Where another mathematical function describes the relationship between post-exposure optical density of a radiation sensitive dosimeter layer and the degree of irradiation, different mathematical parameters are encoded on the dosimeter, e.g., in a bar code. The principle underlying the invention is that the calibration information pertaining to the relationship between an optical density change of a radiation sensitive dosimeter layer and the degree of irradiation is encoded on the dosimeter itself, thereby enabling automatic computation of the radiation dosage from a measured optical density change.

A method for determining a level of exposure to radiation utilizes the radiation dosimeter described above. The method comprises, in accordance with the present invention, optically measuring a plurality of first optical densities of the layer of radiation sensitive material at respective different wavelength bands prior to exposure of the radiation sensitive material to radiation, and optically scanning the coding to automatically determine the mathematical parameters. The layer of radiation sensitive material is exposed to radiation after the measurement of the first optical densities. Then, a plurality of second optical densities of the layer of radiation sensitive material is measured. The method also comprises automatically computing, from the first optical densities, the second optical densities, and the mathematical parameters and in accordance with a predetermined mathematical algorithm, a quantitative radiation dose to which the layer of radiation sensitive material was exposed. The automatic computing of the quantitative radiation dose includes summing the first optical densities to provide a first optical density area measurement and summing the second optical densities to provide a second optical density area measurement, the quantitative radiation dose being automatically computed from the first optical density area measurement, the second optical density area measurement and the mathematical parameters and in accordance with the predetermined mathematical algorithm.

The scanning of the coding to determine the mathematical parameters is performed prior to exposure of the layer of radiation sensitive material to radiation. However, the scanning of the parametric coding and the determination of the mathematical parameters may be implemented later, for example, at the time the post-exposure optical densities of the radiation sensitive material is undertaken.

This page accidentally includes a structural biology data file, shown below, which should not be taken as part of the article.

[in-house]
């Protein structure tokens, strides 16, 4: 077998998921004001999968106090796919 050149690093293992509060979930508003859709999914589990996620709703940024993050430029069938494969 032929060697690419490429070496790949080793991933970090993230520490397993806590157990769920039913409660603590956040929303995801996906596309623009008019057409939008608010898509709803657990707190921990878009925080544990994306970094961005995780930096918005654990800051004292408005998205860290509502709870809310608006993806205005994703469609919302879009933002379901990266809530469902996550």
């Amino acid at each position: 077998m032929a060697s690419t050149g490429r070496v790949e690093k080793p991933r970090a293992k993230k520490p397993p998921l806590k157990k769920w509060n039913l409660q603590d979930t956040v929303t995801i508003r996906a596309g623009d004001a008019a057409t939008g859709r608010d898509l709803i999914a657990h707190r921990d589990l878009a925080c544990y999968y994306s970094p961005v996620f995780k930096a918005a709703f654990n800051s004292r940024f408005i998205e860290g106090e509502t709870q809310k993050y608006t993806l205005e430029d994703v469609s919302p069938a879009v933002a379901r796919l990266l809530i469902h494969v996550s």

An optical density of the layer of radiation sensitive material may be measured by sensing a reflection or transmission intensity of the layer. The optical density to be measured is related logarithmically to the sensed reflection or transmission intensity. To sense the intensity, a reflection densitometer may be used or, preferably, a spectrophotometer, as discussed above.

The optical measuring of a selected optical density includes using the spectrophotometer to measure a first intensity Jlamp of light emitted from a source in one of the different wavelength bands and further using the spectrophotometer to measure a second intensity Jdosimeter of light transmitted through the layer of radiation sensitive material from the source in the one wavelength band, the optical measuring of the selected optical density further including calculating the selected optical density pursuant to the relation log Jlamp /Jdosimeter !.

It is within the contemplation of the present invention that a single subject may be provided with more than one dosimeter prior to an irradiation procedure. In that event, it is advantageous if the substrates of the dosimeters are provided with additional optically readable coding identifying the respective dosimeters and enabling association of measured pre-exposure optical densities (or reflection/transmission intensities) with the proper dosimeters for computing respective quantitative radiation doses. Generally, the measured pre-exposure densities (or reflection/transmission intensities) are automatically stored by the dose reader instrument in association with the read dosimeter identities. For example, memory locations for the measured pre-exposure densities (or reflection/transmission intensities) may be determined by the dosimeter identities. Alternatively, both the measured pre-exposure densities and the respective dosimeter identities may be stored at associated locations. Upon reading a dosimeter identity from a substrate coding during a post-exposure optical density measurement, the computer or microprocessor scans the memory for the previously measured pre-exposure optical density (or reflection/transmission intensity) for that dosimeter. Then the pre-exposure optical density and the post-exposure optical density for the same dosimeter are used in calculating the radiation dose experienced by that dosimeter.

After the determination of the pre-exposure optical densities of the radiation sensitive layer, the substrate is removed from the dose reader instrument and then placed on a subject, prior to the exposure of the radiation sensitive material to radiation. After exposure and prior to optical scanning of the layer to determine the post-exposure optical densities, the substrate is temporarily placed again at the pre-established location on, or slot in, the dose reader instrument. In accordance with the present invention, where the predetermined mathematical function is linear, the radiation dose is computed according to the function log I(0)-D!-log I(s)-D!-b!/m, discussed above. This linear function pertains when the post-exposure measurement is performed a known or predetermined interval after the irradiation. If the measurement takes place at a different time after exposure of the dosimeter, the same function may be used to compute a dose value which is then modified automatically by an amount determined by the difference between the preset interval and the actual post-exposure time that the measurement is made. The modification amount or factor may be taken from a table of experimentally predetermined values stored, for example, in a computer memory.